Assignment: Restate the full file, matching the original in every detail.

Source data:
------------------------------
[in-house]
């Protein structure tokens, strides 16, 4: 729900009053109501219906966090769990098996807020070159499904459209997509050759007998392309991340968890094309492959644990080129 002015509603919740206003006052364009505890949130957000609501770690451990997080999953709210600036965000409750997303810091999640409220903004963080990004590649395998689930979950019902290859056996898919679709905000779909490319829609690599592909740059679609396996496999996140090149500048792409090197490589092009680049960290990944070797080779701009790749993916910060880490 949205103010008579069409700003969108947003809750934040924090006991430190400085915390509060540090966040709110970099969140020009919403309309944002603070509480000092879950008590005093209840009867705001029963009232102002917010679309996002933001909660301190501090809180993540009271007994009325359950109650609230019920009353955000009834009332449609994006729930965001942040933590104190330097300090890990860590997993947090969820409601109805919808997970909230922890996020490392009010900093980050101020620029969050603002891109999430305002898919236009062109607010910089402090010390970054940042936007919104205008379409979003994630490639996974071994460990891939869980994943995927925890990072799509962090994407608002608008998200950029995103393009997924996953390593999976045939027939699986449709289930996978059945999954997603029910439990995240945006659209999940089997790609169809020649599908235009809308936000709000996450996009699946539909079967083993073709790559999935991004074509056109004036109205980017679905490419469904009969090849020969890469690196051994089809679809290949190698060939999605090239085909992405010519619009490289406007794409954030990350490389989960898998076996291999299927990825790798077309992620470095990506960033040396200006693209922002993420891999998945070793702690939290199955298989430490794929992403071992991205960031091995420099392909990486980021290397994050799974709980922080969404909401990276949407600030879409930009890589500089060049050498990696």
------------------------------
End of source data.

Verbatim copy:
[in-house]
């Protein structure tokens, strides 16, 4: 729900009053109501219906966090769990098996807020070159499904459209997509050759007998392309991340968890094309492959644990080129 002015509603919740206003006052364009505890949130957000609501770690451990997080999953709210600036965000409750997303810091999640409220903004963080990004590649395998689930979950019902290859056996898919679709905000779909490319829609690599592909740059679609396996496999996140090149500048792409090197490589092009680049960290990944070797080779701009790749993916910060880490 949205103010008579069409700003969108947003809750934040924090006991430190400085915390509060540090966040709110970099969140020009919403309309944002603070509480000092879950008590005093209840009867705001029963009232102002917010679309996002933001909660301190501090809180993540009271007994009325359950109650609230019920009353955000009834009332449609994006729930965001942040933590104190330097300090890990860590997993947090969820409601109805919808997970909230922890996020490392009010900093980050101020620029969050603002891109999430305002898919236009062109607010910089402090010390970054940042936007919104205008379409979003994630490639996974071994460990891939869980994943995927925890990072799509962090994407608002608008998200950029995103393009997924996953390593999976045939027939699986449709289930996978059945999954997603029910439990995240945006659209999940089997790609169809020649599908235009809308936000709000996450996009699946539909079967083993073709790559999935991004074509056109004036109205980017679905490419469904009969090849020969890469690196051994089809679809290949190698060939999605090239085909992405010519619009490289406007794409954030990350490389989960898998076996291999299927990825790798077309992620470095990506960033040396200006693209922002993420891999998945070793702690939290199955298989430490794929992403071992991205960031091995420099392909990486980021290397994050799974709980922080969404909401990276949407600030879409930009890589500089060049050498990696």